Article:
Pulling the Plug at BA
An IT contractor for British Airways accidentally pulled the wrong plug as travelers queued up for a holiday weekend. That pulled the plug on travel plans for some 75,000 passengers and cost the airline a reported $128 million. It makes you wonder: Who else is vulnerable to an “oops”? Probably everybody, but we can all reduce our risk exposure with good backup systems.
The contractor’s mistake occurred at BA’s data center, and it caused the airline to cancel flights at London’s two airports, Heathrow and Gatwick. Besides the millions BA will pay for their customers’ inconvenience, there will be an investigation that will draw on company resources. It affected operations throughout the BA empire.
The incident raises two questions?
- Why wasn’t that cord clearly marked in some way, shape or form to give anyone a clue that it absolutely had to stay plugged in?
- Why wasn’t some sort of backup system available?
To me, the second question gets to some very fundamental issues about how major companies operate in today’s world. One of them is cost-cutting. News reports indicate that BA’s management was under pressure to cut costs and boost profit margins in a highly competitive industry. Well, we’re all in highly competitive situations, and we all want to raise our profit margins because we can’t raise prices – at least not without significant pushback.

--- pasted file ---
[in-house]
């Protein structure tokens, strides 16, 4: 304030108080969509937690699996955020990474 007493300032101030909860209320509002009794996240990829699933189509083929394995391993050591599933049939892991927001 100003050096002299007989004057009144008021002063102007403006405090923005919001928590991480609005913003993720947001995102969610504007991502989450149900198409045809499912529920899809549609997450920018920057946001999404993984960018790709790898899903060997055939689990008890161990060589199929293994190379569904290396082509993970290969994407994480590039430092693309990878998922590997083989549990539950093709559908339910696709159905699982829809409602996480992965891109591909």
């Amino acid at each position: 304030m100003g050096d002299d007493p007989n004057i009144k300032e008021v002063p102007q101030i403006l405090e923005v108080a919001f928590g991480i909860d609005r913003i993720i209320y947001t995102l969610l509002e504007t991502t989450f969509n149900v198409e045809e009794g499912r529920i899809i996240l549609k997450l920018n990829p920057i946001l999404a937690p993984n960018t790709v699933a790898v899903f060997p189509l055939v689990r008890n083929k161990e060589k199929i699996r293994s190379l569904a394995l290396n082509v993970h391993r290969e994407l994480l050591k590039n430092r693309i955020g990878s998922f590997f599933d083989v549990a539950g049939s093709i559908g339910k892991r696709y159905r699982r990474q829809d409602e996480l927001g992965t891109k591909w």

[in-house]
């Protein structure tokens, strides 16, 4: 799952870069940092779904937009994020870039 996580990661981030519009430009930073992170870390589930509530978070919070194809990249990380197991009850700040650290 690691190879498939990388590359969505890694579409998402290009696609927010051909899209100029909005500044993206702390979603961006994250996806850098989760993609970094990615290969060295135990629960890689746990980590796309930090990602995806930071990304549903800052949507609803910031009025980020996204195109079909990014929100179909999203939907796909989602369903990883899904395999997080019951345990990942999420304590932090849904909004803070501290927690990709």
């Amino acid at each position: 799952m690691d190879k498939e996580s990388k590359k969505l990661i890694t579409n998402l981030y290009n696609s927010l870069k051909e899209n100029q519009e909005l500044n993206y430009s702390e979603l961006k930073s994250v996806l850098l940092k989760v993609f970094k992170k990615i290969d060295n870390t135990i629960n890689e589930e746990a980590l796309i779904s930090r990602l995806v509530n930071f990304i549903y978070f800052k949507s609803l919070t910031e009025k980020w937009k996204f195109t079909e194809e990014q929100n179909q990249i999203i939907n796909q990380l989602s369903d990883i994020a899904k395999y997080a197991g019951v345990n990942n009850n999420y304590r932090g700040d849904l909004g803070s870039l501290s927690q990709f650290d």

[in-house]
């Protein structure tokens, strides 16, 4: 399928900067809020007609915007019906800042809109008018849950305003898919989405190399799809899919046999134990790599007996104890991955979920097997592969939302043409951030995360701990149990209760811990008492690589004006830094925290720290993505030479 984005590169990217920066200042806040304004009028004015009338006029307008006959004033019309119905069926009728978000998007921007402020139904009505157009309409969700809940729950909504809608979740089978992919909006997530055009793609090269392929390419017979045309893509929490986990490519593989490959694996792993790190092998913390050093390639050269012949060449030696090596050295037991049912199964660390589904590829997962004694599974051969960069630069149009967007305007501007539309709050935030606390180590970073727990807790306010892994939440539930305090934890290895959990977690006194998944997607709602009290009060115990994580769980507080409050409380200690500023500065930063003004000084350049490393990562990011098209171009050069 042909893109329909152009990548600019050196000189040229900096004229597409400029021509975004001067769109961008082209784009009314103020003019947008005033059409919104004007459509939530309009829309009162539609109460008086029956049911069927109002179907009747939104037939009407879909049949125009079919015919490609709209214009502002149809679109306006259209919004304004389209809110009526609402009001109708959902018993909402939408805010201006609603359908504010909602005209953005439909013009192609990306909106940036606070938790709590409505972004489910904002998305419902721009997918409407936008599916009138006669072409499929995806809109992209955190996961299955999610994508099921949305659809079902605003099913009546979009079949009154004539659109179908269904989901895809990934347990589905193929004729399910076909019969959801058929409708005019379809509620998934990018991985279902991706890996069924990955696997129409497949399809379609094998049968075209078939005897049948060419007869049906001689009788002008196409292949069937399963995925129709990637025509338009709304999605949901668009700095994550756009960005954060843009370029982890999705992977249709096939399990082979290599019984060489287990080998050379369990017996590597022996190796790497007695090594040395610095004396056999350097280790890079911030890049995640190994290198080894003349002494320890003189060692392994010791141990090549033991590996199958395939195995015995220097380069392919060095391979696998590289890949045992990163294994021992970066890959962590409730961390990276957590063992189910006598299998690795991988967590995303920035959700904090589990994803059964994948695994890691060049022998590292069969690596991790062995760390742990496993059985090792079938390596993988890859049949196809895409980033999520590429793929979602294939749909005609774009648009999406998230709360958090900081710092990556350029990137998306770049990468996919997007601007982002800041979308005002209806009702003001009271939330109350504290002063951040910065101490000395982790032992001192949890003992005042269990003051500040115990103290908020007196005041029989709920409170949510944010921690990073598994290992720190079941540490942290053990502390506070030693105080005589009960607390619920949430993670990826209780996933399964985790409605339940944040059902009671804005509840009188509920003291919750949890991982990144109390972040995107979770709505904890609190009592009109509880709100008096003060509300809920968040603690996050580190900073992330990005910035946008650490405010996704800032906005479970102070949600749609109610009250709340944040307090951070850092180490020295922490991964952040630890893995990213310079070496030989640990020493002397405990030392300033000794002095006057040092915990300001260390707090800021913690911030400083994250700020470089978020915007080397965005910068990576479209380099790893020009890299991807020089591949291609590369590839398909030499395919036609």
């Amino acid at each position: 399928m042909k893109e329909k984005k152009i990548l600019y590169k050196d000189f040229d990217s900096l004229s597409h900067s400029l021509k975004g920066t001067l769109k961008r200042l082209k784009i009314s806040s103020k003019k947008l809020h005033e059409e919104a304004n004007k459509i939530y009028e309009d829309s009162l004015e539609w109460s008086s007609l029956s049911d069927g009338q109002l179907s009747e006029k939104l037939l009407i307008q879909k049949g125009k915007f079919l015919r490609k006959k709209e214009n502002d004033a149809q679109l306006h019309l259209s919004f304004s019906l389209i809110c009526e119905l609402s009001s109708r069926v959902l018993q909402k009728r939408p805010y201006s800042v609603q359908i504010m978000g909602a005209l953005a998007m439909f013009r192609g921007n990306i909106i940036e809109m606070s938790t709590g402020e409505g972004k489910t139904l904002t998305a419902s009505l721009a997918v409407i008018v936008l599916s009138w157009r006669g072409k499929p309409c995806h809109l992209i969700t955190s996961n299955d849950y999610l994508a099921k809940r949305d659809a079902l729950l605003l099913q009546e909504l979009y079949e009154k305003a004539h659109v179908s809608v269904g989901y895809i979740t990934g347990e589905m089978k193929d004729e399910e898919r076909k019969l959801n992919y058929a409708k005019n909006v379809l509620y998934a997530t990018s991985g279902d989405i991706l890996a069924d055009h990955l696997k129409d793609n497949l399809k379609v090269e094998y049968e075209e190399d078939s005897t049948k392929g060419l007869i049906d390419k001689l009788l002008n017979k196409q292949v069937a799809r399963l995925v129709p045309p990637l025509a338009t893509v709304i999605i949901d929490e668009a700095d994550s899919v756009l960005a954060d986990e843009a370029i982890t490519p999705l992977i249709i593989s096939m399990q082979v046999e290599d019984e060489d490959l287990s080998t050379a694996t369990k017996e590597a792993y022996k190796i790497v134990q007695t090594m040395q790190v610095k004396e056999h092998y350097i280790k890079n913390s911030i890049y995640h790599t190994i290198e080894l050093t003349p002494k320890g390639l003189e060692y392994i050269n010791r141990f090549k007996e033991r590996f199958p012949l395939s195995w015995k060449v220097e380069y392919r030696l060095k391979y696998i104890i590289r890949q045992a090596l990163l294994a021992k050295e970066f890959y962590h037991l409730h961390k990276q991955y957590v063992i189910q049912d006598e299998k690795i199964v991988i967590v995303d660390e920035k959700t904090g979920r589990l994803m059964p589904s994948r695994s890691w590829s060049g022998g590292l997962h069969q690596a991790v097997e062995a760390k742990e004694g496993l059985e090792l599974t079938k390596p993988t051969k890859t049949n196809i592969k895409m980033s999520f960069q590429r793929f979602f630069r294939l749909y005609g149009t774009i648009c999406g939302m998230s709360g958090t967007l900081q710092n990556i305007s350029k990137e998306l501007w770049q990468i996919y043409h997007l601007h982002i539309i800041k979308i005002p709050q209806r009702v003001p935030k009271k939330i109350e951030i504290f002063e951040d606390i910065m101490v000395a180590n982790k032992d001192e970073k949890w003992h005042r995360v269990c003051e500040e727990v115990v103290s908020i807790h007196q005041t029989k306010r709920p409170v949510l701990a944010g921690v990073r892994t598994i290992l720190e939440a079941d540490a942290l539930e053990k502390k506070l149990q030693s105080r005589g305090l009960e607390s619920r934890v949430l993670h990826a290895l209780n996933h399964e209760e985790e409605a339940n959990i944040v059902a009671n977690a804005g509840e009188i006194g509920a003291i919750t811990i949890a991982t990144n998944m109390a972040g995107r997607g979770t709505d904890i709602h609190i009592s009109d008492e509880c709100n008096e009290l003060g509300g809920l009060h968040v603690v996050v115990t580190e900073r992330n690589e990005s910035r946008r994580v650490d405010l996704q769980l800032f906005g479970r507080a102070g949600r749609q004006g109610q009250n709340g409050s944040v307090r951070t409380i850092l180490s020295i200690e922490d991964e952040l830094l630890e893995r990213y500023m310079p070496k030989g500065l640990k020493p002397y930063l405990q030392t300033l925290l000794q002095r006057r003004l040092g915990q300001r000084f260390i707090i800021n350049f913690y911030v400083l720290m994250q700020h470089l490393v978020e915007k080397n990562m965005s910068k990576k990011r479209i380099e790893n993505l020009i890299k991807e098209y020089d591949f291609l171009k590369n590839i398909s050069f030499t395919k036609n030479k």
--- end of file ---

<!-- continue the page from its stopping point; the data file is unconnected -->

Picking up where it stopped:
But at some point, the large corporations that provide so many services for small businesses and consumers, like us, need to step up their game. They should be taking the steps our clients and customers would demand of us to make sure we serve them as expected. If one of the package delivery services, such as UPS or FedEx – or even the Post Office – has an IT failure that causes one of our deliveries to miss a deadline, the consequences for us will be much greater proportionately than for the big corporation.
Mechanical problems at a specific location can happen, but a data center problem should never happen because there are so many ways to add backups. Here are a few examples of what they can do:
- Have a battery-powered back-up system in place so that everything in the system can be saved.
- Have a back-up location that can be immediately and automatically activated so that critical operations continue.
- Make time to make sure everyone is trained and retrained for all tasks they need to do on the system.
- Keep your hardware and software up-to-date to make sure you have all performance and security measures installed. One of the things we’ve seen in many IT-related catastrophes, such as WannaCry ransomware, is that large businesses simply don’t bother to invest in technology in order to cut costs. They wind up paying more when something happens.
Let’s take this one step farther. You can be exposed to many of the same risks and can benefit from the same preventive measures in your office and at home. You can buy battery back-up systems and plug in your servers, routers and computers to give you time to save your data. You can use remote storage – the cloud – to save data and apps. You can make sure everyone knows what to do and not do with your system. You can automatically update your systems – especially your operating system and app software – to keep them secure.
Call us – 973-433-6676 – or email us if you have any questions about keeping your home and office systems running in the face of any incidents – manmade or natural. We can also audit your system and give you a plan to stay plugged in.